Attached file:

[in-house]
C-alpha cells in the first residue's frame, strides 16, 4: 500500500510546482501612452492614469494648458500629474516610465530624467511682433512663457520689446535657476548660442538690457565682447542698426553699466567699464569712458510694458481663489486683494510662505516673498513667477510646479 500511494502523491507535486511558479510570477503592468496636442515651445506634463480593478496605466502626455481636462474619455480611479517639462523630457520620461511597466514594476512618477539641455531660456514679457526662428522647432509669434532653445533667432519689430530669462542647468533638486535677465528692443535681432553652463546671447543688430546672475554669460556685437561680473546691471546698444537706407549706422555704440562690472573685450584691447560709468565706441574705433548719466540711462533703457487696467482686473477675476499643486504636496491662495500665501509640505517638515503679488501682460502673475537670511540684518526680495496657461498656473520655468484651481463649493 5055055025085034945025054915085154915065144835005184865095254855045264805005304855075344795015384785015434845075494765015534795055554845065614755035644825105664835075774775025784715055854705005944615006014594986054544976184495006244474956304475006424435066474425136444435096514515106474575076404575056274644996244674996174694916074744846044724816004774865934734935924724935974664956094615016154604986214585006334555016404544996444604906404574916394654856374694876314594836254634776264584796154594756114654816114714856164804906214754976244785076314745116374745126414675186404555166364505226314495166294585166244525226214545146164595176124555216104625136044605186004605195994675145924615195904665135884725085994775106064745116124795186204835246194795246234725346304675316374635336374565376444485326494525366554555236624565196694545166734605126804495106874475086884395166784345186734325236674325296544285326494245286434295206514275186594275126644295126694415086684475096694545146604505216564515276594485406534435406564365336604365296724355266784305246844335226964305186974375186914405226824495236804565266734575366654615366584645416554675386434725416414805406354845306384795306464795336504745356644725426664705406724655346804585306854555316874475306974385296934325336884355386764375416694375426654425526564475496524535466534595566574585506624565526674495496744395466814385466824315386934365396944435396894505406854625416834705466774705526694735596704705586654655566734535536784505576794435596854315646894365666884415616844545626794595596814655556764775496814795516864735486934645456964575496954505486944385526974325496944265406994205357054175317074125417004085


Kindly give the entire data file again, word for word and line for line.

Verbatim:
[in-house]
C-alpha cells in the first residue's frame, strides 16, 4: 500500500510546482501612452492614469494648458500629474516610465530624467511682433512663457520689446535657476548660442538690457565682447542698426553699466567699464569712458510694458481663489486683494510662505516673498513667477510646479 500511494502523491507535486511558479510570477503592468496636442515651445506634463480593478496605466502626455481636462474619455480611479517639462523630457520620461511597466514594476512618477539641455531660456514679457526662428522647432509669434532653445533667432519689430530669462542647468533638486535677465528692443535681432553652463546671447543688430546672475554669460556685437561680473546691471546698444537706407549706422555704440562690472573685450584691447560709468565706441574705433548719466540711462533703457487696467482686473477675476499643486504636496491662495500665501509640505517638515503679488501682460502673475537670511540684518526680495496657461498656473520655468484651481463649493 5055055025085034945025054915085154915065144835005184865095254855045264805005304855075344795015384785015434845075494765015534795055554845065614755035644825105664835075774775025784715055854705005944615006014594986054544976184495006244474956304475006424435066474425136444435096514515106474575076404575056274644996244674996174694916074744846044724816004774865934734935924724935974664956094615016154604986214585006334555016404544996444604906404574916394654856374694876314594836254634776264584796154594756114654816114714856164804906214754976244785076314745116374745126414675186404555166364505226314495166294585166244525226214545146164595176124555216104625136044605186004605195994675145924615195904665135884725085994775106064745116124795186204835246194795246234725346304675316374635336374565376444485326494525366554555236624565196694545166734605126804495106874475086884395166784345186734325236674325296544285326494245286434295206514275186594275126644295126694415086684475096694545146604505216564515276594485406534435406564365336604365296724355266784305246844335226964305186974375186914405226824495236804565266734575366654615366584645416554675386434725416414805406354845306384795306464795336504745356644725426664705406724655346804585306854555316874475306974385296934325336884355386764375416694375426654425526564475496524535466534595566574585506624565526674495496744395466814385466824315386934365396944435396894505406854625416834705466774705526694735596704705586654655566734535536784505576794435596854315646894365666884415616844545626794595596814655556764775496814795516864735486934645456964575496954505486944385526974325496944265406994205357054175317074125417004085